Interview with Dr. Muñoz Cabrera, Head of Gynecology at Hospital Ochoa

Ginecologo Marbella Muñoz Cabrera

Laparoscopic surgery has evolved dramatically over the past 30 years, revolutionizing the field of surgical treatments. Because of this, patients have stopped suffering from painful post-operative pain, can walk and eat almost 24 hours after leaving the operating room, and have stopped worrying about unsightly scars resulting from open surgery.

These advantages also apply to gynecology, a field of medicine that has benefited from these minimally invasive interventions. 80% of all gynecological operations performed in Hospital Ochoa are laparoscopic. We spoke with Dr. Muñoz Cabrera about the merits of this technique and his more than twenty years of experience treating gynecological issues.

What is gynecological surgery by laparoscopy?

In the field of gynecology, there are three ways of operating: the traditional way, which is carried out by opening the abdomen with incisions of several centimetres, the vaginal way and the laparoscopic way. The third way is minimally invasive and consists of making small cuts of between 3 and 5 mm in the abdomen skin (primarily in the navel) that barely leave a scar.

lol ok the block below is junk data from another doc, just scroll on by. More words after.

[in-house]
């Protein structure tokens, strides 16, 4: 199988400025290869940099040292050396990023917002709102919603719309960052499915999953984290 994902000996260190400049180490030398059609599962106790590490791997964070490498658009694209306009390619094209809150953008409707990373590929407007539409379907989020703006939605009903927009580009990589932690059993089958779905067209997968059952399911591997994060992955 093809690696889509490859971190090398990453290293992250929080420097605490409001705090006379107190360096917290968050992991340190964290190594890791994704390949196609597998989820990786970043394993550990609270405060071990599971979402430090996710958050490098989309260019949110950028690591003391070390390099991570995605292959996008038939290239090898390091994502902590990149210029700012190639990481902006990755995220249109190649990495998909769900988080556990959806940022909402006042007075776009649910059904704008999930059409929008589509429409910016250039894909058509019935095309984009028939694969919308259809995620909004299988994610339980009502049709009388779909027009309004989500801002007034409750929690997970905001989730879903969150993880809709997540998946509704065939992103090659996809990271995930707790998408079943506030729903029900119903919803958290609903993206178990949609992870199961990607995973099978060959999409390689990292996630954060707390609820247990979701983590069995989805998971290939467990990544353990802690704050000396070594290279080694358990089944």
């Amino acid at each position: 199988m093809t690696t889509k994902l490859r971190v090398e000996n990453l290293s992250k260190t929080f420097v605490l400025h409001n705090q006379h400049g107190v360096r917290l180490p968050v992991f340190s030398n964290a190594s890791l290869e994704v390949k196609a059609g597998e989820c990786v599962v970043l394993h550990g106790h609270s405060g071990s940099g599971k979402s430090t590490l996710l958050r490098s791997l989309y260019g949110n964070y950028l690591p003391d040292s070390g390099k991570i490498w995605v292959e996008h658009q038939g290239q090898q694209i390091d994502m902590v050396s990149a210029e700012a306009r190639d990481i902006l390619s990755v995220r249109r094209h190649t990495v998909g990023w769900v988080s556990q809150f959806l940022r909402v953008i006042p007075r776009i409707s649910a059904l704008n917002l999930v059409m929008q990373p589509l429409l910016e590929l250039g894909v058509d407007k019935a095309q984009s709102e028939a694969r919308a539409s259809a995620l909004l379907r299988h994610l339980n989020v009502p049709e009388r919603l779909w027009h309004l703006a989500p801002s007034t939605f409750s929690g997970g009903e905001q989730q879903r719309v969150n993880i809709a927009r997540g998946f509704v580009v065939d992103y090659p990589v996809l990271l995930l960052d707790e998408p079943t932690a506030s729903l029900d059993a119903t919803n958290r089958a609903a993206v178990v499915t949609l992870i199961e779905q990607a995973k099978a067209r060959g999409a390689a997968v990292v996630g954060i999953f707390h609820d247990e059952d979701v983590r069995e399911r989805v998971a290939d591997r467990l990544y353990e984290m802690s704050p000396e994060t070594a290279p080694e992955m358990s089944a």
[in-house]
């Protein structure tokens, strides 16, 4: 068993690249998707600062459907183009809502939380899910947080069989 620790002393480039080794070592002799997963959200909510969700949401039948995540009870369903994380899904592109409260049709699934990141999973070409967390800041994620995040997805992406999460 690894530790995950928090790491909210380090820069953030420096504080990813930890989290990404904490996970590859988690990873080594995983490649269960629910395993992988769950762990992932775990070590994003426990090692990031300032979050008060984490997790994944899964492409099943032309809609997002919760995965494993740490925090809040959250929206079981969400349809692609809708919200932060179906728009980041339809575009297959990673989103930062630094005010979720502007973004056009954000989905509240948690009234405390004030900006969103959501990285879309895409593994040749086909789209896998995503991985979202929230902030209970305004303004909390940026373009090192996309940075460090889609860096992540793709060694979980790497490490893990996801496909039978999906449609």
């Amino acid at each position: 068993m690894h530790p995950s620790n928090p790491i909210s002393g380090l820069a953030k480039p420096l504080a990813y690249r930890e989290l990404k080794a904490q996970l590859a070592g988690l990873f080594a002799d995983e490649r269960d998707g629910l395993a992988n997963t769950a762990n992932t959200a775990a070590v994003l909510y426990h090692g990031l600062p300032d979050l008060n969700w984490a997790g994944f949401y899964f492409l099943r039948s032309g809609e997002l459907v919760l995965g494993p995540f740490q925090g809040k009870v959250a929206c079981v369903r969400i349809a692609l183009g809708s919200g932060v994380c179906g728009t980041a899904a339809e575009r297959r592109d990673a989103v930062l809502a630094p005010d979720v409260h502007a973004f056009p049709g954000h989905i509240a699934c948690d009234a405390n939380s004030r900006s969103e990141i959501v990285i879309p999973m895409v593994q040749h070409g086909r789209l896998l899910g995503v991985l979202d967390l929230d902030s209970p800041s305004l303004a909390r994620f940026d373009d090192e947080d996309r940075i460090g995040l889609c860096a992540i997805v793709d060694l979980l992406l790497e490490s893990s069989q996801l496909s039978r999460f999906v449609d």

Through these tiny holes, tweezers and a camera are introduced so that the surgeon can operate while looking at a screen. This type of intervention is the latest, present and future of general and gynecological surgery.

When did laparoscopic surgery start to be used in gynecology and what did it entail?

The basic principle of laparoscopic surgery is endoscopy. Man’s curiosity to discover new findings in the diagnosis and treatment of diseases dates back to the year 1800, when instruments began to be used which, introduced through the mouth or other natural orifices such as the anus or vagina, allowed the inside of the body to be observed. They were very rudimentary methods with very basic lighting equipment, but that’s when it all started.

Those beginnings evolved towards a laparoscopic surgery that could be used in different specialties, and around the 1980’s those techniques start being used in gynecology. During this time, an overpowering interest has given rise to multiple variants of these operations. The latest chapter is robotic surgery, which is also laparoscopic, but which employs the intermediation of a robot between the patient and the surgeon.

What advantages does it bring over more conventional operations?

Laparoscopy revolutionized the field of medicine. The benefits of minimally invasive surgery are enormous. Beyond the aesthetic, since the scars produced are minimal, the patient’s recovery is much faster and the hospitalization times are much shorter: in the past they were from one week to ten days, and with this technique they range from one to three days. In addition, the person can return to his or her daily life and work much sooner.